Bristol, Va. city leaders frustrated to learn about additional $2 million budget shortfall


Tempers flared at the Bristol, Virginia City Council meeting over more money problems. A new estimate revealed another budget shortfall - this time of nearly two million dollars.

On Tuesday night, the commissioner of revenue revealed this shortfall is from re-assessed property tax values that are lower than projected.

Commissioner of Revenue Terry Frye said much of that loss is from commercial properties like the Bristol Mall and businesses at the Falls, losing their value.

City Councilmen asked why he didn't see this coming. But Frye said there was nothing else he could have done. Some city leaders are calling for the resignation of Frye.

"I think the commissioner of revenue has not done his job," councilman Kevin Mumpower said. "I've asked on multiple occasions for the revenue projections via email."

At the city council meeting, Frye said an appeals process revealed some property tax values were too high. That means the city over-estimated how much revenue it would bring in. It originally estimated it would generate $12.1 million in real estate tax. After the appeals, that number dropped to $10.3 million.

"We've had three to four times as many appeals this year as we've ever had," Frye said.

Frye said commercial property taxes took the hardest hit.

In 2016, the Lowes at the Falls was valued at $14 million. This year, that dropped to $10.1 million. Cabela's was valued at $12.3 million in 2016. Now, it's valued at $10.1 million.

The biggest drop came from the Bristol Mall which decreased in value $15 million. In 2016, it was valued at $16 million. This year - just $1 million.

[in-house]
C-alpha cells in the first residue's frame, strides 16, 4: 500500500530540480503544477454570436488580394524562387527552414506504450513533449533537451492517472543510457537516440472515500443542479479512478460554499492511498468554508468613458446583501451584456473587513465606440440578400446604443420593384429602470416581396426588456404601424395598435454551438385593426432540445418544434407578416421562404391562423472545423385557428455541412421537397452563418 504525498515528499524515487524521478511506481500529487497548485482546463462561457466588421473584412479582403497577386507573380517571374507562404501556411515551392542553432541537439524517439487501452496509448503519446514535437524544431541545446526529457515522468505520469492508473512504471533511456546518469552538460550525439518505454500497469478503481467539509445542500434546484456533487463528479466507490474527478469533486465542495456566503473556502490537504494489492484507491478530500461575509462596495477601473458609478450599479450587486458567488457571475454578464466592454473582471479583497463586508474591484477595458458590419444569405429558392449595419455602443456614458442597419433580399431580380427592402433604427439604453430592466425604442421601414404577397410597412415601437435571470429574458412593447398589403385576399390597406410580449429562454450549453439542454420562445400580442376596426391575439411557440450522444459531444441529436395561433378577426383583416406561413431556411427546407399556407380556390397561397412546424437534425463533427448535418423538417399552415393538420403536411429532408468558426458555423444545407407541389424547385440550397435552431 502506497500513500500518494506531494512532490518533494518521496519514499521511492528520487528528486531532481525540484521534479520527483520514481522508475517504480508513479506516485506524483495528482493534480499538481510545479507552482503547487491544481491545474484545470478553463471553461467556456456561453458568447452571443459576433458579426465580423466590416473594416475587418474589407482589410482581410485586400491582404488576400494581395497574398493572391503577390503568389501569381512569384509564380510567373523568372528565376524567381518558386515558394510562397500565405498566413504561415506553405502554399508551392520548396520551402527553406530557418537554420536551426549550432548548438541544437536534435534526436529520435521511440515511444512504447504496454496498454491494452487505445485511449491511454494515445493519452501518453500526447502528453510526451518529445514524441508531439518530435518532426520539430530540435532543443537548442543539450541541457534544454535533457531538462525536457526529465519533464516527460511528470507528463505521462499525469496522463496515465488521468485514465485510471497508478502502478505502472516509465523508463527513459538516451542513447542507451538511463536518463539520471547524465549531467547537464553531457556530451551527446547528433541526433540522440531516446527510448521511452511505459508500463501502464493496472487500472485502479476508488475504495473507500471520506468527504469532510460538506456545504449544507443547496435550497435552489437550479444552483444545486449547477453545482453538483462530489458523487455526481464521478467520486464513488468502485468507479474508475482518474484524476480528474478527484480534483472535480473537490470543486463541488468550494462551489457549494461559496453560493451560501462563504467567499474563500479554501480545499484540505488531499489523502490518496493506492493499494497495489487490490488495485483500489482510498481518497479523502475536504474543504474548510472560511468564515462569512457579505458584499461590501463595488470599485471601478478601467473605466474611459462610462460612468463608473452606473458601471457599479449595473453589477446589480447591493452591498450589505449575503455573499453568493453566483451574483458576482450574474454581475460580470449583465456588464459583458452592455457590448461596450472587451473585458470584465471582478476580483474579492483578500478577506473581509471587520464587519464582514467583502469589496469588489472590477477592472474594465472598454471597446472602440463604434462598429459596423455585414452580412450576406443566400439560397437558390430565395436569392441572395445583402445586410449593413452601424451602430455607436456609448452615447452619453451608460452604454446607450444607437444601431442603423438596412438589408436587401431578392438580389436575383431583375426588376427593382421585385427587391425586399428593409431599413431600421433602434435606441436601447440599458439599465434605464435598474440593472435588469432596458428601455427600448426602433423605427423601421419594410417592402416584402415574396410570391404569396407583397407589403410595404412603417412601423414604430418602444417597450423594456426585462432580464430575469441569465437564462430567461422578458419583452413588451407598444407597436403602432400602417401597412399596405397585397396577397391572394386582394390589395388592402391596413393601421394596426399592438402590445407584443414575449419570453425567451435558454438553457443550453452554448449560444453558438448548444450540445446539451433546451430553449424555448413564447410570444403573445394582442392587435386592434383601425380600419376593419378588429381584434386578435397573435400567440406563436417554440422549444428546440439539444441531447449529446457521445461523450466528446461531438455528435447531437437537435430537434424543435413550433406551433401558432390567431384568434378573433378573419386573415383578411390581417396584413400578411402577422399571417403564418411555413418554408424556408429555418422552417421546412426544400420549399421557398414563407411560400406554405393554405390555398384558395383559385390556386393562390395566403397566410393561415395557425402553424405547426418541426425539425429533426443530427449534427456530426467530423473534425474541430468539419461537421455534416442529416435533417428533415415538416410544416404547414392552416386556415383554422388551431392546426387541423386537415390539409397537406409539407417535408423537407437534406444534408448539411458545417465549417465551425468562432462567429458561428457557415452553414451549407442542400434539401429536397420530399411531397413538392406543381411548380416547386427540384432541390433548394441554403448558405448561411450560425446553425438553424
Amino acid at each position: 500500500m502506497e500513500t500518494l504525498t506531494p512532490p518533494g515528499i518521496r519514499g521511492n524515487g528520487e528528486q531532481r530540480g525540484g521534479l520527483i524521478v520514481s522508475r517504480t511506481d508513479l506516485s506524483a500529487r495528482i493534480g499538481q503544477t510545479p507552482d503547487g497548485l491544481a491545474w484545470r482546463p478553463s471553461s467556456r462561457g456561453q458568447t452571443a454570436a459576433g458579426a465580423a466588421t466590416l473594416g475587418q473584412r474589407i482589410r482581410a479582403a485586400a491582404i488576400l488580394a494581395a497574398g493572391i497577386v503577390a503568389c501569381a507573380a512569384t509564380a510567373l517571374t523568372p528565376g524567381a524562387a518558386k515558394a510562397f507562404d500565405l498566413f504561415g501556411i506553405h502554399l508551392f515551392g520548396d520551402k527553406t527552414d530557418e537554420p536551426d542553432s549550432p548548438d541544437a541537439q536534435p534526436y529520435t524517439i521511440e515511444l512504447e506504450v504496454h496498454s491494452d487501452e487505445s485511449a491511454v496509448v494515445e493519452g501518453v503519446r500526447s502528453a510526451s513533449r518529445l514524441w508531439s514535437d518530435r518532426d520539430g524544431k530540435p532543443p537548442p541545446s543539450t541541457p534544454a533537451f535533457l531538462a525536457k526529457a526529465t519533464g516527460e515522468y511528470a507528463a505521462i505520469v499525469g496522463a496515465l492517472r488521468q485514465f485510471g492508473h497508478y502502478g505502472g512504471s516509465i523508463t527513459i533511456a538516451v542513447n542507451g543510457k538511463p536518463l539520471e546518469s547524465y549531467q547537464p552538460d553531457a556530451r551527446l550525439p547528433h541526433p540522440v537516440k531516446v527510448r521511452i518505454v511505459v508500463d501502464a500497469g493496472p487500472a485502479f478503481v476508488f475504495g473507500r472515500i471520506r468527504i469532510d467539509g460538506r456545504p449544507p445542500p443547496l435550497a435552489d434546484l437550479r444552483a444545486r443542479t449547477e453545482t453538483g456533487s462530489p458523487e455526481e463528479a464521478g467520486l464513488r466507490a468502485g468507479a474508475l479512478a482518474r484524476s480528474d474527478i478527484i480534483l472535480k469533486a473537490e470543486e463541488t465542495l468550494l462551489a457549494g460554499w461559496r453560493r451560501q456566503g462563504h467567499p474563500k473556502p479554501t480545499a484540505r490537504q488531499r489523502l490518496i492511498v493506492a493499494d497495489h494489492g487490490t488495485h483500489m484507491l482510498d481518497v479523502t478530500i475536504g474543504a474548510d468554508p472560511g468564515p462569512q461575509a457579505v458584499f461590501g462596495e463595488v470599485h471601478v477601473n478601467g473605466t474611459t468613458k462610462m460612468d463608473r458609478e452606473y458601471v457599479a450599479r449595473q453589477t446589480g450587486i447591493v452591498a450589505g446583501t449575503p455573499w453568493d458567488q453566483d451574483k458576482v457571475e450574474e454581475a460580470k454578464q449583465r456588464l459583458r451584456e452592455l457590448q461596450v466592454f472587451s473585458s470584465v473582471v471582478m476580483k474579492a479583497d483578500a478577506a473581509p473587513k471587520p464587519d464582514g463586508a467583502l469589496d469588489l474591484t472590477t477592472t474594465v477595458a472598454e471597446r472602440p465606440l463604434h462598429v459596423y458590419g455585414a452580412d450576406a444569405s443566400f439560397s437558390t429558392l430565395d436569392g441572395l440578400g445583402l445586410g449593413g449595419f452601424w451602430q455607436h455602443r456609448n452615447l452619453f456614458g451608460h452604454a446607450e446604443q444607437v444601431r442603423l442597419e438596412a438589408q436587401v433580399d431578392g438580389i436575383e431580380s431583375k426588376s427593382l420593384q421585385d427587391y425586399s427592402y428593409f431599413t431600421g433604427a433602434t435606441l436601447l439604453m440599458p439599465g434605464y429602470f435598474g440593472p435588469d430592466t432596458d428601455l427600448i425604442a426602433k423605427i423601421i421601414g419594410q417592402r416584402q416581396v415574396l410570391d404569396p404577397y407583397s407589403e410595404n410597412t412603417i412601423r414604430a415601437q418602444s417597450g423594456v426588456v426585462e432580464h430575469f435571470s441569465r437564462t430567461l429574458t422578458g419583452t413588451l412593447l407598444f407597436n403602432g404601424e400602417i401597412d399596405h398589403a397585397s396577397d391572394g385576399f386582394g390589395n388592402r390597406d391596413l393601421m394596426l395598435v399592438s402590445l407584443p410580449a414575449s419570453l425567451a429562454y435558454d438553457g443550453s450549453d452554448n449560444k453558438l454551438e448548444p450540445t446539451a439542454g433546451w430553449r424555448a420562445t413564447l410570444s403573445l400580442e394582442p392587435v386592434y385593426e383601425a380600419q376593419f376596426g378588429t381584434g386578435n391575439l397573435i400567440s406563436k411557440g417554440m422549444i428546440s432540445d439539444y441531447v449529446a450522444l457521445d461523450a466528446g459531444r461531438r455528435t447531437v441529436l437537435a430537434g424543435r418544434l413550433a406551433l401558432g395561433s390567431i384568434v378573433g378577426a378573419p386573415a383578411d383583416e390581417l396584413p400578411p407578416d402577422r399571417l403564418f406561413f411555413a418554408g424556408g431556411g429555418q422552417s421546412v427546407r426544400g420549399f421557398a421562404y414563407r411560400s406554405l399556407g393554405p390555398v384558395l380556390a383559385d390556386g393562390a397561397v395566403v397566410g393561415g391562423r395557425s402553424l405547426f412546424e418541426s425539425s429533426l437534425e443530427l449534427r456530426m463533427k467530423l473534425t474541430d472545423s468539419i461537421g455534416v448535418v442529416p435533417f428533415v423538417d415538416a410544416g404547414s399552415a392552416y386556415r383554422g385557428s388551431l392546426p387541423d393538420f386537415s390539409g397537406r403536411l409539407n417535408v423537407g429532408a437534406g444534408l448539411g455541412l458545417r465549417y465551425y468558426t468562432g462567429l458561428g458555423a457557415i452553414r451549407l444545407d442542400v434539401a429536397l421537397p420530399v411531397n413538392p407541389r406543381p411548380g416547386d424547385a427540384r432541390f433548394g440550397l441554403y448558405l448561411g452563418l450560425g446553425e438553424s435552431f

"It's definitely sobering - something we'll have to sit down and work through," Mayor Bill Hartley said. "It takes a difficult situation and makes it harder now."

And city leaders are asking why they're just finding out about this now.

"I'm kind of done with the excuses, the city can't afford that kind of effort," Mumpower said.

"It's almost like going back and starting over," the mayor added.

The city is already dealing with an expected nearly $5 million deficit for this budget yet. And city leaders aren't sure they can bear any more.

"There's a few places here and there but a number that big - that's staffing cuts," Mumpower said. "That's huge amounts of organizational staffing cuts."

But Frye said he couldn't have gotten those numbers back from the appeals courts any sooner.

"This city has become very divided, and council meetings have been very divisive," Frye said. "It's not the kind of atmosphere I think that's positive to encourage businesses to locate here."

And he wants city leaders to focus on finding a solution, rather than attacking him. "The idea that I don't care about people losing their jobs is absolutely wrong. Absolutely," Frye said. "I care deeply. These are my friends, people I love."

Mayor Hartley added they will start looking at other ways to make up the loss. Budget talks continue, Thursday morning.

As for Frye, he said his term as the commissioner of revenue is up at the end of the year. He does not plan to run for re-election.